Having just started the emblazonment of the arms of Mrs. Margaret Hockenhull, late wife of John Hokenhull of Prenton," 1613, I noted that there is no tincture given for the field of the Shotwick quarter and that the Hockenhull arms are noted as being in the 2nd and 3rd quarters rather than the 1st and 4th.
The first port of call (for the tincture of the shield) is, as always, Burke's but there is no entry for Shotwick. So, I looked for what I could find on Shotwick Hall and came across details of these arms in the Transactions of the Historic Society of Lancashire and Cheshire, 12th March 1914, Shotwick Hall.
"Transactions Historic Society of Lancashire and Cheshire 12th March 1914
In the parlour, to the right, there is a carving over the mantelpiece, disfigured by successive coats of paint ; in the centre are the arms of Hockenhull of Hockenhull and Shotwick, with helm and mantlet, viz. Crest on a wreath, party per fesse, Argent and Or, a buck's head and neck erased, attired Or, pierced through the nostrils with a dart in bend of the last, feathered Argent, barbed Azure.
Arms Quarterly, 1 and 4, a plain cross [Shotwick] ; 2 and 3, Argent, an ass's head erased Sable [Hockenhull].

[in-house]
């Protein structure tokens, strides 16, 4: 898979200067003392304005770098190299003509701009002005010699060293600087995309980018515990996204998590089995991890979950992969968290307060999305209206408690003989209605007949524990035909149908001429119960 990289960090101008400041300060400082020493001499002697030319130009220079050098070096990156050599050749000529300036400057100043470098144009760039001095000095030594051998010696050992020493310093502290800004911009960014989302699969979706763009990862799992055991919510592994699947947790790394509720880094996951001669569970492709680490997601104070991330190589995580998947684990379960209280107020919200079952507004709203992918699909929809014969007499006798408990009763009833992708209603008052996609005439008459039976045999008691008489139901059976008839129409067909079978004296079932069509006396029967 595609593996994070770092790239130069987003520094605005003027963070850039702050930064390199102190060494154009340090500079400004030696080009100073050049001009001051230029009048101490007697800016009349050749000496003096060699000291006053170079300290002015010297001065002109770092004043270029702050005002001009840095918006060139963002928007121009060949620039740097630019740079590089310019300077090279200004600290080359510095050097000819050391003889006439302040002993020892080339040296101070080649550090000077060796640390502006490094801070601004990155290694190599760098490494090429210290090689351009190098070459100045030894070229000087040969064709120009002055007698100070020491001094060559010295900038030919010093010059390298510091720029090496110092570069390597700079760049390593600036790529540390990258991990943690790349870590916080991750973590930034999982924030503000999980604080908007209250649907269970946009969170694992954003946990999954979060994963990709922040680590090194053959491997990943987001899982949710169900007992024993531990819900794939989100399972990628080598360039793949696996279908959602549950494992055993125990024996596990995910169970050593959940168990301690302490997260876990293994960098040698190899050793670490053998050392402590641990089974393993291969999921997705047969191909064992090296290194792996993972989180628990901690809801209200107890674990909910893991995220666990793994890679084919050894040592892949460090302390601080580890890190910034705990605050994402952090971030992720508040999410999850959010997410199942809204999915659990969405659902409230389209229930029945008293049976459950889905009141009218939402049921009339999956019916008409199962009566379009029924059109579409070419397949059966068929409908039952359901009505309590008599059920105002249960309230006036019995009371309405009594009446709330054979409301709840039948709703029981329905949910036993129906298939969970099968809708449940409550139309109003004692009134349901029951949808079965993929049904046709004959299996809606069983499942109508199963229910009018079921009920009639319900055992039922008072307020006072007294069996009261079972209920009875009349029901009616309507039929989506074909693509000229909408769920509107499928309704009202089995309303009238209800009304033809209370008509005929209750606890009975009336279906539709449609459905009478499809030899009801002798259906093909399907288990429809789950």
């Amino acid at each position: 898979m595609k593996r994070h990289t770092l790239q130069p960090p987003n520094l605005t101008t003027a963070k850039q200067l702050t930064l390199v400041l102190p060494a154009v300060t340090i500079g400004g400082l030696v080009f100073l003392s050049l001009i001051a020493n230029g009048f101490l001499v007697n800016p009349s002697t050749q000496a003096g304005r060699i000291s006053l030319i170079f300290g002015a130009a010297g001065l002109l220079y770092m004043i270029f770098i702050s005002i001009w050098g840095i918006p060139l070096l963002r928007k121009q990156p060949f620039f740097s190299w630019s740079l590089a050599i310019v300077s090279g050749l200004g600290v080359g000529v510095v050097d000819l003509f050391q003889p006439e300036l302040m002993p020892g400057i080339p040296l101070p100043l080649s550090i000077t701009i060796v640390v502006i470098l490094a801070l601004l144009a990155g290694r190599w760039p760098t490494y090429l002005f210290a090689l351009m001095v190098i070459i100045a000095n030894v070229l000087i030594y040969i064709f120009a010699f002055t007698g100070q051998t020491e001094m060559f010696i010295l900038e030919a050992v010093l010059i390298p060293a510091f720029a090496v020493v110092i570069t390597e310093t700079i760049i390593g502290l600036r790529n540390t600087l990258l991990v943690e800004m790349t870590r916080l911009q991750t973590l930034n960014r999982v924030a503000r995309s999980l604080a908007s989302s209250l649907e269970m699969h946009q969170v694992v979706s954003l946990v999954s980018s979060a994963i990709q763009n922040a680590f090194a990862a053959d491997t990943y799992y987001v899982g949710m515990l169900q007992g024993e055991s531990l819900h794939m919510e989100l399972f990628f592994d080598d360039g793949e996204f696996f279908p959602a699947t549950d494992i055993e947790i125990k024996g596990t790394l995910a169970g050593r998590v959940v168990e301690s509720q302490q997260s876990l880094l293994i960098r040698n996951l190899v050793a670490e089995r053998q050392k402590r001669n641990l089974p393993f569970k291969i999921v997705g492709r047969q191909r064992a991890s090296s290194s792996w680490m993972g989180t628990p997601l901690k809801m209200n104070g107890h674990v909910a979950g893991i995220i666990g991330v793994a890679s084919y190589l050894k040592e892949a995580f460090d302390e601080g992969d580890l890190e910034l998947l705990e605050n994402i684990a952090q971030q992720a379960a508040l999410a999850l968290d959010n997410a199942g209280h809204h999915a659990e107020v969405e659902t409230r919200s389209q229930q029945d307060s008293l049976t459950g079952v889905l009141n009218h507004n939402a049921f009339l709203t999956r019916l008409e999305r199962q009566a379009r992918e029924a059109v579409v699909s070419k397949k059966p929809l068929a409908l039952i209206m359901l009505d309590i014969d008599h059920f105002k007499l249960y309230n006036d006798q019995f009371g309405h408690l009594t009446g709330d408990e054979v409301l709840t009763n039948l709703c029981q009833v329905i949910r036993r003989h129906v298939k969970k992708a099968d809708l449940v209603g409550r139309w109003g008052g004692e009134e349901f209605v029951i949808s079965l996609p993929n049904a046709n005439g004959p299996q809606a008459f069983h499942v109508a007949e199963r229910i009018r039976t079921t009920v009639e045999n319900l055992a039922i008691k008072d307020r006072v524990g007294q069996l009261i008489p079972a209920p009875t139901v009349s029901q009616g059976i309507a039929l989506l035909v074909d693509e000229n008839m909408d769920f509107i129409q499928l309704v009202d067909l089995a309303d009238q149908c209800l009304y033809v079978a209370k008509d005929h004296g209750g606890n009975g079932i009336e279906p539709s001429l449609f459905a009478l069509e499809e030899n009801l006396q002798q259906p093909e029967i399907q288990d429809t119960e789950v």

In regard to the Shotwick arms, nothing is obtainable at Heralds' College, but from the funeral certificate of " Mrs. Margaret Hocknell, late wife of John Hokenhull of Prenton," 1613, they appear to have been a plain cross Sable, and these arms are shown in the first and fourth quarters of an achievement over a mantelpiece in the present Hall, with the date 1662, Hockenhull occupying the second and third quarters (see p. 68). The placing of the arms of Shotwick in the first and fourth quarters is curious, especially as the Hockenhulls did not sell their manor of Hockenhull until some fifty years later, and perhaps argues that they considered Shotwick the more important possession. In earlier times, it is true, the great folk regarded their quarterings less as marks of identity and evidences of descent than as emblems of their seigniories, placing the most important first; but the present instance seems a very late survival of that practice. Perhaps, however, the arms were copied from an old seal. In Scotland quarterings also implied the possession of lands. This was so much the case that, though the third Marquess of Montrose (d. 1684) married Lady Christian, younger daughter and co-heiress in blood of John Leslie, Duke of Rothes, yet, as she did not share in her father's lands, her arms have not been quartered in the Montrose escutcheon as they would be now. In foreign coats quarterings are often employed to denote the possession of fiefs acquired in other ways than by marriage, e.g. by bequest or purchase, or even the jus expectationis. In Harl. MS. 2187, fo. 66b, there are depicted the crest and coat of Hockenhull, the latter quartering 2 and 3 Argent a cross Sable ; the cross is faintly drawn in pencil as voided, but the tinctures are denoted by the letters A and S in ink. In Harl. MS. 1535, fo. 35b, a shield is reserved for Shotwick, but no arms are filled in."
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